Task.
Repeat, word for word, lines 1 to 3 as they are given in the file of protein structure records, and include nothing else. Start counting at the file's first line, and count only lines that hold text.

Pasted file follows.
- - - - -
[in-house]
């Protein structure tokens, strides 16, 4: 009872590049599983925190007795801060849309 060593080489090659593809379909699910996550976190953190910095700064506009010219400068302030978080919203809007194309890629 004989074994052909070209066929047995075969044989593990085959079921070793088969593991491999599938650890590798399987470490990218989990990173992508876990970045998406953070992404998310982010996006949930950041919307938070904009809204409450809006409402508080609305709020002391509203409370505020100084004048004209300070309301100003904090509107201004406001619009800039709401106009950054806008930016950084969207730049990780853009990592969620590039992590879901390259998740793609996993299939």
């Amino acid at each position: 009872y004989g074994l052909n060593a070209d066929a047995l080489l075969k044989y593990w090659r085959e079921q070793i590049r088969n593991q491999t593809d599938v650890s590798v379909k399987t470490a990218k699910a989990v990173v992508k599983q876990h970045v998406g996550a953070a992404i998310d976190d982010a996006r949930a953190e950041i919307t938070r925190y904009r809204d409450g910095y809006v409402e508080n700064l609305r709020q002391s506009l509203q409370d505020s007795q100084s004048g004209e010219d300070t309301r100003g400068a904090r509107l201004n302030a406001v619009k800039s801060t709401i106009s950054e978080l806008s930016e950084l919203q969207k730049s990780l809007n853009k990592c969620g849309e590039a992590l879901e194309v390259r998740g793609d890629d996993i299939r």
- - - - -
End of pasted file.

[in-house]
């Protein structure tokens, strides 16, 4: 009872590049599983925190007795801060849309 060593080489090659593809379909699910996550976190953190910095700064506009010219400068302030978080919203809007194309890629 004989074994052909070209066929047995075969044989593990085959079921070793088969593991491999599938650890590798399987470490990218989990990173992508876990970045998406953070992404998310982010996006949930950041919307938070904009809204409450809006409402508080609305709020002391509203409370505020100084004048004209300070309301100003904090509107201004406001619009800039709401106009950054806008930016950084969207730049990780853009990592969620590039992590879901390259998740793609996993299939």
């Amino acid at each position: 009872y004989g074994l052909n060593a070209d066929a047995l080489l075969k044989y593990w090659r085959e079921q070793i590049r088969n593991q491999t593809d599938v650890s590798v379909k399987t470490a990218k699910a989990v990173v992508k599983q876990h970045v998406g996550a953070a992404i998310d976190d982010a996006r949930a953190e950041i919307t938070r925190y904009r809204d409450g910095y809006v409402e508080n700064l609305r709020q002391s506009l509203q409370d505020s007795q100084s004048g004209e010219d300070t309301r100003g400068a904090r509107l201004n302030a406001v619009k800039s801060t709401i106009s950054e978080l806008s930016e950084l919203q969207k730049s990780l809007n853009k990592c969620g849309e590039a992590l879901e194309v390259r998740g793609d890629d996993i299939r």